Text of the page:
Salaries and Wages(+/-) XXXX
Prepaid Expenses(+/-) XXXX
Accrued Liabilities(+/-) XXXX
Other Cash Expenses
Taxes paid  (+/-) XXXX
Interest paid (+/-) XXXX
Net Cash (Cash from Operations) (+/-) XXXX

Examples of actual cash items for the direct method are:

  • Cash received from customers

  • Cash paid to vendors

  • Salaries paid to employees

  • Taxes paid

Indirect Method

The indirect method is a reverse method that starts with the net income and is adjusted for non-cash expenses and changes in the working capital to obtain operating cash flow. The changes in the working capital expenditure are also incorporated as net working capital.

The net income approach for calculating the operating cash flow ocf makes financial statements central to this approach.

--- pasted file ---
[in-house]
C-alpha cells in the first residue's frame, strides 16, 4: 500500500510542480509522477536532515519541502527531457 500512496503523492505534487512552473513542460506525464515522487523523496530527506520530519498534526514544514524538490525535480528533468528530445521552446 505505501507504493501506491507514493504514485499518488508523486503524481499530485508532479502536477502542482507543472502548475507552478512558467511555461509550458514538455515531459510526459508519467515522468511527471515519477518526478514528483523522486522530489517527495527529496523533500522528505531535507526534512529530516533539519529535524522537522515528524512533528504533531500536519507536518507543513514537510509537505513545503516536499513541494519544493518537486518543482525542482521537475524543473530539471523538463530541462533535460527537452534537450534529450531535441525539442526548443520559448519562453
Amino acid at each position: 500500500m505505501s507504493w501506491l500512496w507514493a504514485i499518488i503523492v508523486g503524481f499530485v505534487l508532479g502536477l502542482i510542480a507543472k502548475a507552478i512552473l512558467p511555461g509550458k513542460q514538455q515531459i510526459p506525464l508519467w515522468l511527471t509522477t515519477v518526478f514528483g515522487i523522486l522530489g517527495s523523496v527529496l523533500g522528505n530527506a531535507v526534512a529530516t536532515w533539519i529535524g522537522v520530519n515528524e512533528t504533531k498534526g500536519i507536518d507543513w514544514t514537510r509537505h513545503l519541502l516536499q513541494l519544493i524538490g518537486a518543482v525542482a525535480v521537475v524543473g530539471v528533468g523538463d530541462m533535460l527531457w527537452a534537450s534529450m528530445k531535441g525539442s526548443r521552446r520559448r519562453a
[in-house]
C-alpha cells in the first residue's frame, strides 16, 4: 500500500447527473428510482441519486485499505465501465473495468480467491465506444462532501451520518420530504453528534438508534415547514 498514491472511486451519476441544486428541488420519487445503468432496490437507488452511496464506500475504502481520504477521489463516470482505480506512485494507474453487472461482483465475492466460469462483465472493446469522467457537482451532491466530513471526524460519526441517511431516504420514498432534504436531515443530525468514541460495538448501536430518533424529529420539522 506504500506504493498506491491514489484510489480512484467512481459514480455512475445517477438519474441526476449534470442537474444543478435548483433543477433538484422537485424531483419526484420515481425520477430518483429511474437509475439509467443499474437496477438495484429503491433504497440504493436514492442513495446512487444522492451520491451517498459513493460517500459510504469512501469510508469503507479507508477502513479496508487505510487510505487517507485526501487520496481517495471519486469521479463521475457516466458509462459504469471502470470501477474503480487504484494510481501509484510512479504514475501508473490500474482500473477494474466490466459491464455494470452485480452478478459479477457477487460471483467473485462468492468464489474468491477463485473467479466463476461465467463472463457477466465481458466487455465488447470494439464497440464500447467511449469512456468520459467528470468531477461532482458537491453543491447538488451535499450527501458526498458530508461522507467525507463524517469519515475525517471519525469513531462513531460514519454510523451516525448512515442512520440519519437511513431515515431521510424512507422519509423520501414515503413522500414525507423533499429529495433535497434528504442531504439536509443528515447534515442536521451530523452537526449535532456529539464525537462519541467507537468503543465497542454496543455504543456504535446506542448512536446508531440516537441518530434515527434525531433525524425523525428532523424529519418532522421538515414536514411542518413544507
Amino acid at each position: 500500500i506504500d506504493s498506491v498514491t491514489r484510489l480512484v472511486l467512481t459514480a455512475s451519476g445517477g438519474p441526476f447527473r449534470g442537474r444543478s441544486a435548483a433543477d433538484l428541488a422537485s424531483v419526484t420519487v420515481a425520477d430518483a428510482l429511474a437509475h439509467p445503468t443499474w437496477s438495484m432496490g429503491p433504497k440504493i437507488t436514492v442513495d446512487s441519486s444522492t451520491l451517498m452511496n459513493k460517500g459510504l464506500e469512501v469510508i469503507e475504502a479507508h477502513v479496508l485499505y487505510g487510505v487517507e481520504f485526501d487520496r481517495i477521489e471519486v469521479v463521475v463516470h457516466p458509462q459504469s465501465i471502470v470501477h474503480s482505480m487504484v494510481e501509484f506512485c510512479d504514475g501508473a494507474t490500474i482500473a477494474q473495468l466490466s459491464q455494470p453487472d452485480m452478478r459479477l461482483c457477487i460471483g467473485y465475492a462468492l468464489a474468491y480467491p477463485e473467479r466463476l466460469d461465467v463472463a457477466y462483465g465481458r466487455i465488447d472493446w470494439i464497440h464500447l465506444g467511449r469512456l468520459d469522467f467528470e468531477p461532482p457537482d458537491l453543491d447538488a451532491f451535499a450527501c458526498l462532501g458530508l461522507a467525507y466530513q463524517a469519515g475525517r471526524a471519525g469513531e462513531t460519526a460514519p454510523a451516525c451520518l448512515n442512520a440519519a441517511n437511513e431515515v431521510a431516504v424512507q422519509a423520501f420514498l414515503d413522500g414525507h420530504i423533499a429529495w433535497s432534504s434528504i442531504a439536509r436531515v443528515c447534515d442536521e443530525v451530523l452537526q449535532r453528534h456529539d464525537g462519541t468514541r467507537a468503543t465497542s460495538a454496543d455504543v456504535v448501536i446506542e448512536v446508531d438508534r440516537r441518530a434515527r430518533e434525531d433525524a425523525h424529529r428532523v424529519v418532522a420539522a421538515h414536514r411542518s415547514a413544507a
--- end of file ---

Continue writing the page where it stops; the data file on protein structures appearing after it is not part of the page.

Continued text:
The direct method provides a detailed view, while the indirect method provides a summarized view.

Operating Cash flow calculation using the indirect method:

  • Step 1: Operating cash flow ocf calculation begins with obtaining net income from the company’s income statement.

  • Step 2: Certain non-cash expenses like depreciation, provisions created for bad debts, and deferred taxes reduce the net income without impacting the cash flow because there is no real cash outflow.

  • Step 3: Net working capital calculation: The changes in the working capital is due to the changes in cash. Items like accounts receivable, accounts payable, inventory, etc., impact cash flows. If accounts receivable increased, this means that credit transactions have also increased and cash is not generated. Similarly increase in accounts payable reflects an increase in working capital. The net amount of the items is calculated and adjusted to the net income.